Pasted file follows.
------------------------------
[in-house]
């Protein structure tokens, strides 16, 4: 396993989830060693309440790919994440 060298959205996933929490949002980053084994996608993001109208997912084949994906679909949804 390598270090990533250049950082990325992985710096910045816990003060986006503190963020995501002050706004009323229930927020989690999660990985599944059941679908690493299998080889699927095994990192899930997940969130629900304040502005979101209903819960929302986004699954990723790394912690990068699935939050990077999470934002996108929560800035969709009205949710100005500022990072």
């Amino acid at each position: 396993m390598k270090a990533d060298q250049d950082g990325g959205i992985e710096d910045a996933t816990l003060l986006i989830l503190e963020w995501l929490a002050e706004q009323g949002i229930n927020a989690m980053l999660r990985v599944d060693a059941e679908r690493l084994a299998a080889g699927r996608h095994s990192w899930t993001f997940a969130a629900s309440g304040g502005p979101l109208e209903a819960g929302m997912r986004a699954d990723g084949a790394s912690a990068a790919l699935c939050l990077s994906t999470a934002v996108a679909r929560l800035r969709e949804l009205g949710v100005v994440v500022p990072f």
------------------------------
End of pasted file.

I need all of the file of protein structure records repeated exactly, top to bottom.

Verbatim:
[in-house]
């Protein structure tokens, strides 16, 4: 396993989830060693309440790919994440 060298959205996933929490949002980053084994996608993001109208997912084949994906679909949804 390598270090990533250049950082990325992985710096910045816990003060986006503190963020995501002050706004009323229930927020989690999660990985599944059941679908690493299998080889699927095994990192899930997940969130629900304040502005979101209903819960929302986004699954990723790394912690990068699935939050990077999470934002996108929560800035969709009205949710100005500022990072």
């Amino acid at each position: 396993m390598k270090a990533d060298q250049d950082g990325g959205i992985e710096d910045a996933t816990l003060l986006i989830l503190e963020w995501l929490a002050e706004q009323g949002i229930n927020a989690m980053l999660r990985v599944d060693a059941e679908r690493l084994a299998a080889g699927r996608h095994s990192w899930t993001f997940a969130a629900s309440g304040g502005p979101l109208e209903a819960g929302m997912r986004a699954d990723g084949a790394s912690a990068a790919l699935c939050l990077s994906t999470a934002v996108a679909r929560l800035r969709e949804l009205g949710v100005v994440v500022p990072f």